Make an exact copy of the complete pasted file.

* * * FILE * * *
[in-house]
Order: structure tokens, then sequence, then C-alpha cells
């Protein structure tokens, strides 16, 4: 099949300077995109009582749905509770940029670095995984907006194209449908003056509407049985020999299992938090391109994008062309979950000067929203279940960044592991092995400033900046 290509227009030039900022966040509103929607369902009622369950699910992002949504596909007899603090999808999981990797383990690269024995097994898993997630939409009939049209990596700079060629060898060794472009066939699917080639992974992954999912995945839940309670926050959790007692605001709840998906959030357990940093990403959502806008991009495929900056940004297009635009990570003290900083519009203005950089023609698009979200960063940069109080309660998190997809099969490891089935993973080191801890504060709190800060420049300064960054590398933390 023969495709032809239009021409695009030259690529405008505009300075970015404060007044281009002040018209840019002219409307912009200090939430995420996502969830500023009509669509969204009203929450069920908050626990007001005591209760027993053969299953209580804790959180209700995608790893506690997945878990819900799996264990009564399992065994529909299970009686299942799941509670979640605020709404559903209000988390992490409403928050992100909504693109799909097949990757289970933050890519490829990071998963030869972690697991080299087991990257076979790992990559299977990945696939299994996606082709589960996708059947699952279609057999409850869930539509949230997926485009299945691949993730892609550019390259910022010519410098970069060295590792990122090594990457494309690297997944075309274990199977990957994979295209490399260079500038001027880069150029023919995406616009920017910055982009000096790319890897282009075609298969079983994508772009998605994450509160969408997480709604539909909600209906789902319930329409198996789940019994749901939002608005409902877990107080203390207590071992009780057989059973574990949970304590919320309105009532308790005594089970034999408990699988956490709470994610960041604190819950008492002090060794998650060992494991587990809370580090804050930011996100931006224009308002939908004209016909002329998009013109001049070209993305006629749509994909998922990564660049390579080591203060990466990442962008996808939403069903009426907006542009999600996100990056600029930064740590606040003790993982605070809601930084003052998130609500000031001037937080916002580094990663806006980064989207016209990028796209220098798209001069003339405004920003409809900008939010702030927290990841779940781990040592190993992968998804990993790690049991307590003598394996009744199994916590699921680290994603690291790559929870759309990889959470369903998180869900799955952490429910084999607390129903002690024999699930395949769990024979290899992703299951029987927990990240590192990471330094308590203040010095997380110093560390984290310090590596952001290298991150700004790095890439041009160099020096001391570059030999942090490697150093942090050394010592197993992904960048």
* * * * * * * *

[in-house]
Order: structure tokens, then sequence, then C-alpha cells
């Protein structure tokens, strides 16, 4: 099949300077995109009582749905509770940029670095995984907006194209449908003056509407049985020999299992938090391109994008062309979950000067929203279940960044592991092995400033900046 290509227009030039900022966040509103929607369902009622369950699910992002949504596909007899603090999808999981990797383990690269024995097994898993997630939409009939049209990596700079060629060898060794472009066939699917080639992974992954999912995945839940309670926050959790007692605001709840998906959030357990940093990403959502806008991009495929900056940004297009635009990570003290900083519009203005950089023609698009979200960063940069109080309660998190997809099969490891089935993973080191801890504060709190800060420049300064960054590398933390 023969495709032809239009021409695009030259690529405008505009300075970015404060007044281009002040018209840019002219409307912009200090939430995420996502969830500023009509669509969204009203929450069920908050626990007001005591209760027993053969299953209580804790959180209700995608790893506690997945878990819900799996264990009564399992065994529909299970009686299942799941509670979640605020709404559903209000988390992490409403928050992100909504693109799909097949990757289970933050890519490829990071998963030869972690697991080299087991990257076979790992990559299977990945696939299994996606082709589960996708059947699952279609057999409850869930539509949230997926485009299945691949993730892609550019390259910022010519410098970069060295590792990122090594990457494309690297997944075309274990199977990957994979295209490399260079500038001027880069150029023919995406616009920017910055982009000096790319890897282009075609298969079983994508772009998605994450509160969408997480709604539909909600209906789902319930329409198996789940019994749901939002608005409902877990107080203390207590071992009780057989059973574990949970304590919320309105009532308790005594089970034999408990699988956490709470994610960041604190819950008492002090060794998650060992494991587990809370580090804050930011996100931006224009308002939908004209016909002329998009013109001049070209993305006629749509994909998922990564660049390579080591203060990466990442962008996808939403069903009426907006542009999600996100990056600029930064740590606040003790993982605070809601930084003052998130609500000031001037937080916002580094990663806006980064989207016209990028796209220098798209001069003339405004920003409809900008939010702030927290990841779940781990040592190993992968998804990993790690049991307590003598394996009744199994916590699921680290994603690291790559929870759309990889959470369903998180869900799955952490429910084999607390129903002690024999699930395949769990024979290899992703299951029987927990990240590192990471330094308590203040010095997380110093560390984290310090590596952001290298991150700004790095890439041009160099020096001391570059030999942090490697150093942090050394010592197993992904960048």